Raphael, Painter in Rome
Stephanie Storey follows up her stunning debut, Oil and Marble, a novel about the rivalry between Leonardo and Michelangelo, with another brilliant novel of art in Renaissance Italy. At eleven, Raphael Santi promises his dying father that he will become the greatest painter in the world. Raphael studies with Perugino, who accuses him of thievery when he improves upon one of Perugino’s paintings. Raphael values beauty in painting, and paints the world as it should be, as opposed to his great rival, Michelangelo, who considers himself a sculptor and creates three-dimensional figures who struggle and strain. Raphael’s great desire is to create the perfect painting. When Pope Julius II offers the commission for the Sistine Chapel ceiling to Michelangelo, Raphael is furious, but then the pope asks him to paint the papal apartments. The two rivals are pitted against each other in a contest to determine who will be considered the greatest artist ever. Meanwhile, Raphael falls in love with Margherita Luti, a baker’s daughter turned prostitute, who inspires many of his paintings.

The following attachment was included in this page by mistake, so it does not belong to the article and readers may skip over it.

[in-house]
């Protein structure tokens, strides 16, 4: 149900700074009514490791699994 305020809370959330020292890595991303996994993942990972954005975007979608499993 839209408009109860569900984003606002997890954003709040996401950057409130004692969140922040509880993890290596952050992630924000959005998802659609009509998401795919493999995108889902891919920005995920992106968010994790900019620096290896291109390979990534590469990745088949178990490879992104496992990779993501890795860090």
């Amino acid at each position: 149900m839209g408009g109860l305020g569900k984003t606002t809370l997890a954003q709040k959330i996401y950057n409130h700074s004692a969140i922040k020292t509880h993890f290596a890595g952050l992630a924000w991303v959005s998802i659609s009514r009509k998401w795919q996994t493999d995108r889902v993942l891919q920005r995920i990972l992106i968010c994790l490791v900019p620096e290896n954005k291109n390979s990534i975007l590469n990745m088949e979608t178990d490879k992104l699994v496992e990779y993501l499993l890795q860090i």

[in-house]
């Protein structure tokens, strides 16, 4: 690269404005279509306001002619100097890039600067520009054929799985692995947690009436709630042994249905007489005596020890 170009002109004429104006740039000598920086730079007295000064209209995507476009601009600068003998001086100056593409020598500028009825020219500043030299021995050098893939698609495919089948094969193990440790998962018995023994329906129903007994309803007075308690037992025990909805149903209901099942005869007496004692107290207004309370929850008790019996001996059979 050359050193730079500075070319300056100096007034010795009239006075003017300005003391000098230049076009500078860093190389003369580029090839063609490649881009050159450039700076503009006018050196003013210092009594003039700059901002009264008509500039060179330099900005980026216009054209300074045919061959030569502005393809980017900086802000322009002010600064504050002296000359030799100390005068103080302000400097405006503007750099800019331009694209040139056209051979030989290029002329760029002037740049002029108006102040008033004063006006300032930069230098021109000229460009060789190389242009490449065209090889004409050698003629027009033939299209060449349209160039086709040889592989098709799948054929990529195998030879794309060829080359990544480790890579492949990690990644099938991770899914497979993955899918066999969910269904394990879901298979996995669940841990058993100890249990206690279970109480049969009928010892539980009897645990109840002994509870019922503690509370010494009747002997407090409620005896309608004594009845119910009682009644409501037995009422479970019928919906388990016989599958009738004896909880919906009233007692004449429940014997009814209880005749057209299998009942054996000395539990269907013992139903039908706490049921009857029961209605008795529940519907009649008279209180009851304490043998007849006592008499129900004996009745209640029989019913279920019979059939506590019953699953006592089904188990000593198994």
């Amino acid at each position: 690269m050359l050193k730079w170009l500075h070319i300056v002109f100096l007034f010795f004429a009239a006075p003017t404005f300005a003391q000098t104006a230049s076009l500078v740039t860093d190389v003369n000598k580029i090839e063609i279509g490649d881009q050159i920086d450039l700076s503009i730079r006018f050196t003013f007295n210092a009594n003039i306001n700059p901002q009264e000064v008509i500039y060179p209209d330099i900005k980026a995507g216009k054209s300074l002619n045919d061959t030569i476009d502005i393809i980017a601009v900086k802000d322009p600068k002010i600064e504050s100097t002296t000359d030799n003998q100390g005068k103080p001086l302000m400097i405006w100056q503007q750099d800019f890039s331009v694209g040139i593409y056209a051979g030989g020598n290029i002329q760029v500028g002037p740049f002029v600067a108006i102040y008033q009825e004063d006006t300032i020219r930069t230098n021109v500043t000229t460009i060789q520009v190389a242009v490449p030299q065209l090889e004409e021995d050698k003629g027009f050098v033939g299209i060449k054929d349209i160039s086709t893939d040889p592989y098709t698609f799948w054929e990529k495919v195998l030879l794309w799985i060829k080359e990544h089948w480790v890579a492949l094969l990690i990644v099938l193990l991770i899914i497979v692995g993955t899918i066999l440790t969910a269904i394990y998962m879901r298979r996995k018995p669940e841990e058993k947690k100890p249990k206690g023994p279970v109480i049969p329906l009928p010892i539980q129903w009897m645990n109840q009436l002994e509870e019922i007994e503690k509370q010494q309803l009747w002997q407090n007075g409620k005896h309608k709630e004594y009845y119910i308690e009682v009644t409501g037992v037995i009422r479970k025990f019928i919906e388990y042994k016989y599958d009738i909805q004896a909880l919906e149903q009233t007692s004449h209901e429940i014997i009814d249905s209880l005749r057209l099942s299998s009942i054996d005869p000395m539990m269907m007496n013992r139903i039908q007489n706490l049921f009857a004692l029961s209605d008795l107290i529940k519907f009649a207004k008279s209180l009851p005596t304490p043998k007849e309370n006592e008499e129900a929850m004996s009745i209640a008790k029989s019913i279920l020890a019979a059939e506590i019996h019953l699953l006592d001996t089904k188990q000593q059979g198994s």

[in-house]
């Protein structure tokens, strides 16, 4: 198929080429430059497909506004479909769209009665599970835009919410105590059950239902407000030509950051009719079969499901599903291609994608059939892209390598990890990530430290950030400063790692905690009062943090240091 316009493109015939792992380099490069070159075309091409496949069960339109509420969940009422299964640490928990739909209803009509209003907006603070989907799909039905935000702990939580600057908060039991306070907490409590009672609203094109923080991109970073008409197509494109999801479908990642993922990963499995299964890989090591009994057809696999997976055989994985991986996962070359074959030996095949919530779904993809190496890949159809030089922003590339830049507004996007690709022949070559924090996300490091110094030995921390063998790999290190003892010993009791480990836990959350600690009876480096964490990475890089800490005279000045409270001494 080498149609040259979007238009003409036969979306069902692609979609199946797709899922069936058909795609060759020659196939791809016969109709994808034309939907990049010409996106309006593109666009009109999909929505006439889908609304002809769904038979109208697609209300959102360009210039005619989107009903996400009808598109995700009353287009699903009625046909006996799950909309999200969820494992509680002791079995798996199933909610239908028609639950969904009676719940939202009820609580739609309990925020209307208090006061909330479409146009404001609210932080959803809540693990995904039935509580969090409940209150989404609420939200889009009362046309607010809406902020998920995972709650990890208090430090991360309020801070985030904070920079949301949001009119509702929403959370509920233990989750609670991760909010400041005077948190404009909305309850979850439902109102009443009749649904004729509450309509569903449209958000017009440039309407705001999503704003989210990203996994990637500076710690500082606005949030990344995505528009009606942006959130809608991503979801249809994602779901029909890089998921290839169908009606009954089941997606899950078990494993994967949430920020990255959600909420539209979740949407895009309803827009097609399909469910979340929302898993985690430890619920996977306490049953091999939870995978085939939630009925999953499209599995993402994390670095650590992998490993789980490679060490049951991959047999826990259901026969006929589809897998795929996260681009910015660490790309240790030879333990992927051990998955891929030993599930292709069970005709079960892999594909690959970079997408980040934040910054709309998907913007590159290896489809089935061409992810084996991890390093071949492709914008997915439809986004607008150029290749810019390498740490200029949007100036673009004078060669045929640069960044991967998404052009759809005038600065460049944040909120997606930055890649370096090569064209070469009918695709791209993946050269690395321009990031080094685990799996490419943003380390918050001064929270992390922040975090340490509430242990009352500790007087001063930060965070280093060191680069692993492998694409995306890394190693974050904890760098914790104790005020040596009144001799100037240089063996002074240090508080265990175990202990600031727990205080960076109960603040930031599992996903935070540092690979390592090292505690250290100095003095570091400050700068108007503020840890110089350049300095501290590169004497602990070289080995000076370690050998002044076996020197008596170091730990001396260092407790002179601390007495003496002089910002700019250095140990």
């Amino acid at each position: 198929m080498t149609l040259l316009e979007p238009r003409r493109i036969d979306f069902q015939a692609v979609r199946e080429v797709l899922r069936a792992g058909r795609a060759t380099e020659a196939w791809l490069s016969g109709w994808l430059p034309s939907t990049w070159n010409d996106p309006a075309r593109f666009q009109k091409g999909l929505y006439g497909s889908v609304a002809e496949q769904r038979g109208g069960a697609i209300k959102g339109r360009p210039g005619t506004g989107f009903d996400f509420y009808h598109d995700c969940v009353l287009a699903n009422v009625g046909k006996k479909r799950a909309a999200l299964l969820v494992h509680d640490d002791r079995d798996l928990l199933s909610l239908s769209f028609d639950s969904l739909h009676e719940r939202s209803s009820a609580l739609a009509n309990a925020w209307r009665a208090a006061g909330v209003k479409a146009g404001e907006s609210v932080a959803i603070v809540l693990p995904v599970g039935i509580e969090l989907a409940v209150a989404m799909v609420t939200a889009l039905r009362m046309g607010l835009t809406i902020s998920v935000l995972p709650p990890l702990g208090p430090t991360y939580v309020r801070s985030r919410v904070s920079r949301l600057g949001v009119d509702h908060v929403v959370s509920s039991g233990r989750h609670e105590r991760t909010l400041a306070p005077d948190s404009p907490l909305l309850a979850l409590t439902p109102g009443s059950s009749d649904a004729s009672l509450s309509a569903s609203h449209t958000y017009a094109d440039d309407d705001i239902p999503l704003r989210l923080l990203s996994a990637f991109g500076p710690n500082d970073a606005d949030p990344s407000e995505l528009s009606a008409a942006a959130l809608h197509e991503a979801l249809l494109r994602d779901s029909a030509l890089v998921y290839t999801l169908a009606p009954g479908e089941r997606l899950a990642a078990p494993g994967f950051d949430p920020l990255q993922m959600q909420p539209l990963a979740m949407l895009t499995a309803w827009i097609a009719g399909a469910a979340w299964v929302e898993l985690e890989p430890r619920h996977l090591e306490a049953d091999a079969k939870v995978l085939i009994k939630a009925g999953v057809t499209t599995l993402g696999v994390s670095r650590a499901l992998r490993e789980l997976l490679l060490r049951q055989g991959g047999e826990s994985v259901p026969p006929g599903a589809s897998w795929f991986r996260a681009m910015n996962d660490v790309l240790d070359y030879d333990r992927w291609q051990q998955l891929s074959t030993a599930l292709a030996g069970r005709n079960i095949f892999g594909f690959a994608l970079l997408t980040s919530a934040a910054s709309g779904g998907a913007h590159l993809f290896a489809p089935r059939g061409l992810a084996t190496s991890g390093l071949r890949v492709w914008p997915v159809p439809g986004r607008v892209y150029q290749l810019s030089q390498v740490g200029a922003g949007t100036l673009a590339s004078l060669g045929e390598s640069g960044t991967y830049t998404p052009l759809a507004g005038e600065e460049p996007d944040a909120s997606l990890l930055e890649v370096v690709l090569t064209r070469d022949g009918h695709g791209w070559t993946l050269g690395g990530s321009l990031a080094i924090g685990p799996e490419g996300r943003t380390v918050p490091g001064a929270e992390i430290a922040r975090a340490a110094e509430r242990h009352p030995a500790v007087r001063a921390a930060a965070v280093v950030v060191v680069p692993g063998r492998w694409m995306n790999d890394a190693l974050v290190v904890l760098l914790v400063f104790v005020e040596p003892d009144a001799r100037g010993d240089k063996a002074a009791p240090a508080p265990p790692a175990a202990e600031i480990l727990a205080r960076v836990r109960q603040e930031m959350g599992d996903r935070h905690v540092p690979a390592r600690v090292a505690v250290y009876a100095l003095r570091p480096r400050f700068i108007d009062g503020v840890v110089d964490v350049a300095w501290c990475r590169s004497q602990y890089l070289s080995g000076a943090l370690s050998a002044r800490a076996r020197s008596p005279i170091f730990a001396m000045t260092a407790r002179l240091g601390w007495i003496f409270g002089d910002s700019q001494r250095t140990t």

Storey makes the world of Renaissance Rome come alive and draws the reader into its constant intrigues, as cardinals compete with each other to become the pope’s next favorite. She also draws the reader into all the festivals and banquets at the papal court. Above all, she has excellent insight into the Renaissance art world and the genius of these two great artists, Raphael and Michelangelo, who were opposites in many ways—painting vs. sculpture, idealism vs. realism—and who disliked each other but also supported each other at crucial moments. Raphael narrates his own story, as if speaking to the reader. Occasionally the dialogue sounds modern in tone, but, as Storey explains, that was a conscious decision, because it reflects the innovative style of Raphael’s art.